Welcome to CDC Stacks | Germline Progenitors Escape the Widespread Phenomenon of Homolog Pairing during Drosophila Development - 22486 | CDC Public Access
Stacks Logo
Advanced Search
Select up to three search categories and corresponding keywords using the fields to the right. Refer to the Help section for more detailed instructions.
 
 
Help
Clear All Simple Search
Advanced Search
Germline Progenitors Escape the Widespread Phenomenon of Homolog Pairing during Drosophila Development
Filetype[PDF - 6.02 MB]


This document cannot be previewed automatically as it exceeds 5 MB
Please click the thumbnail image to view the document.
Germline Progenitors Escape the Widespread Phenomenon of Homolog Pairing during Drosophila Development
Details:
  • Pubmed ID:
    24385920
  • Pubmed Central ID:
    PMC3868550
  • Funding:
    5DP1GM106412/DP/NCCDPHP CDC HHS/United States
    DP1 GM106412/GM/NIGMS NIH HHS/United States
    F32CA157188/CA/NCI NIH HHS/United States
    R01GM61936/GM/NIGMS NIH HHS/United States
  • Document Type:
  • Collection(s):
  • Description:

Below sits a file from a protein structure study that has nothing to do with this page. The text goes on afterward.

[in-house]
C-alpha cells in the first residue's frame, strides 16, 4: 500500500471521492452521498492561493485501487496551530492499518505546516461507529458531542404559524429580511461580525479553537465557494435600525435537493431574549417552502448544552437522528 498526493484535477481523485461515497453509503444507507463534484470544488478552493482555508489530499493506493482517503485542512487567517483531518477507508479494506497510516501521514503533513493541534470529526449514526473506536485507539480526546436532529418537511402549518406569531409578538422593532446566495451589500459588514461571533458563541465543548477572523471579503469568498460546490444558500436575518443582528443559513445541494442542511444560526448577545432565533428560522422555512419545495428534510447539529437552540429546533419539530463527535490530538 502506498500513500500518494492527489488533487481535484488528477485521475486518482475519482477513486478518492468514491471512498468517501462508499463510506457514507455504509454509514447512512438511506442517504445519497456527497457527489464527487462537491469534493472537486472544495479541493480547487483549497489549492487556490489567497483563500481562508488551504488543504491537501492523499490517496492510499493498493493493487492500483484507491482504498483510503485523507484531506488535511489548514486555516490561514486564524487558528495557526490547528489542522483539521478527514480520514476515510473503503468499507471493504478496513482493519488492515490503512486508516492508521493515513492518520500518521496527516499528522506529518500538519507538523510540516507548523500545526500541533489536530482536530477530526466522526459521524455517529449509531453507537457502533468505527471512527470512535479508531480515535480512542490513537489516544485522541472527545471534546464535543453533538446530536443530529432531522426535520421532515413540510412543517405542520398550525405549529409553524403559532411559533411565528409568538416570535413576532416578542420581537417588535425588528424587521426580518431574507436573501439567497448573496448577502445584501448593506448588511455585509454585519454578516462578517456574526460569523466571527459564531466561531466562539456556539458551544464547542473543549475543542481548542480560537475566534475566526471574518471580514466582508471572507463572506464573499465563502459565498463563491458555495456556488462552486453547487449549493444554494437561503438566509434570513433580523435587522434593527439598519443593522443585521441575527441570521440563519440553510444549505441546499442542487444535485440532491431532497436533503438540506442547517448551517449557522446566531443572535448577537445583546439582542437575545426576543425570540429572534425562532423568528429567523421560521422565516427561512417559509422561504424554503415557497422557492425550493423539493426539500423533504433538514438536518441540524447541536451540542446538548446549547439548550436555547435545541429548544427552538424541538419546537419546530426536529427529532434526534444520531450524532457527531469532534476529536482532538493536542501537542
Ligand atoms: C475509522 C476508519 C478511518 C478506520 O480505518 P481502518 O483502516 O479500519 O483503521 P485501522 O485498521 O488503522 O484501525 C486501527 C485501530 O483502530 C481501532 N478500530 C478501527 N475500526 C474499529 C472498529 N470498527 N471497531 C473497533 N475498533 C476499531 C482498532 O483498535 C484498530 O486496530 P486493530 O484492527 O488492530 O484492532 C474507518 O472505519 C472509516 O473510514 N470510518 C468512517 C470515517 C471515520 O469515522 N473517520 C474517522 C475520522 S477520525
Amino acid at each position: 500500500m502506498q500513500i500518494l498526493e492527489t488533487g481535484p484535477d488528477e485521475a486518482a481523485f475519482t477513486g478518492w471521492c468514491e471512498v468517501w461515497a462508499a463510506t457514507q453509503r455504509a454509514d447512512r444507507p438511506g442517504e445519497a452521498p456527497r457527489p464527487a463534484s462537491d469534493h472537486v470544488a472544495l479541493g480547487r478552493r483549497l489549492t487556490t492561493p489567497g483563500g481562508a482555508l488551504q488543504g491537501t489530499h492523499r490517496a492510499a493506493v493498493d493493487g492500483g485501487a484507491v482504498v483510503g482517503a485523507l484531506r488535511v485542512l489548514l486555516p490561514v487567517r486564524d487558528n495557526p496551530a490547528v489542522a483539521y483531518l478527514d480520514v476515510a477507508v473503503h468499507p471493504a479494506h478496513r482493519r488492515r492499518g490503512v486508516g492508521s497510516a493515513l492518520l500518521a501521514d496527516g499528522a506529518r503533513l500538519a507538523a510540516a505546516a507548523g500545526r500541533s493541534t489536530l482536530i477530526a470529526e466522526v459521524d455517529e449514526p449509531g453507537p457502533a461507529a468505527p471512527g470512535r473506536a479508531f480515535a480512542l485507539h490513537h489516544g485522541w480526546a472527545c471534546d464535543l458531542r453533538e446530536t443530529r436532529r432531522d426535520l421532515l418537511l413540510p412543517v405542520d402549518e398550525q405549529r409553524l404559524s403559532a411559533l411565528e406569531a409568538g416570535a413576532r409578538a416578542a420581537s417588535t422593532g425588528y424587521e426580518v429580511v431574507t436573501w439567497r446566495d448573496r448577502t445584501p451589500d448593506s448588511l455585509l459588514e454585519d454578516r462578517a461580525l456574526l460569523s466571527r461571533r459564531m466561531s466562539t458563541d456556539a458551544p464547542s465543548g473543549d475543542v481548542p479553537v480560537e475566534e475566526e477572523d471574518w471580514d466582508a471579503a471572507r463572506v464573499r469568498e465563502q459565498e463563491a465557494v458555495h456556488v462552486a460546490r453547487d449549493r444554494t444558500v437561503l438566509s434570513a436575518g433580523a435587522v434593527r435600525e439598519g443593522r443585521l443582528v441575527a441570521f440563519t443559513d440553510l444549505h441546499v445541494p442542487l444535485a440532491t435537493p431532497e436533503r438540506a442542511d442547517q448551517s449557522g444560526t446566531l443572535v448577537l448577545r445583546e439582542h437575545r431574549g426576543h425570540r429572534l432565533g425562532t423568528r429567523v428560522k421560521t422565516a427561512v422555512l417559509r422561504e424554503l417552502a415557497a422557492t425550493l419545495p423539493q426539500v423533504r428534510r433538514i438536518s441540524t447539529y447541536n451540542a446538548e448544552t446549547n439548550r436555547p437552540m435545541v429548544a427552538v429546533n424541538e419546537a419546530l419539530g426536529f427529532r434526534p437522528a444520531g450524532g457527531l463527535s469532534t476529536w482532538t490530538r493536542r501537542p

Homolog pairing, which plays a critical role in meiosis, poses a potential risk if it occurs in inappropriate tissues or between nonallelic sites, as it can lead to changes in gene expression, chromosome entanglements, and loss-of-heterozygosity due to mitotic recombination. This is particularly true in Drosophila, which supports organismal-wide pairing throughout development. Discovered over a century ago, such extensive pairing has led to the perception that germline pairing in the adult gonad is an extension of the pairing established during embryogenesis and, therefore, differs from the mechanism utilized in most species to initiate pairing specifically in the germline. Here, we show that, contrary to long-standing assumptions, Drosophila meiotic pairing in the gonad is not an extension of pairing established during embryogenesis. Instead, we find that homologous chromosomes are unpaired in primordial germ cells from the moment the germline can be distinguished from the soma in the embryo and remain unpaired even in the germline stem cells of the adult gonad. We further establish that pairing originates immediately after the stem cell stage. This pairing occurs well before the initiation of meiosis and, strikingly, continues through the several mitotic divisions preceding meiosis. These discoveries indicate that the spatial organization of the Drosophila genome differs between the germline and the soma from the earliest moments of development and thus argue that homolog pairing in the germline is an active process as versus a passive continuation of pairing established during embryogenesis.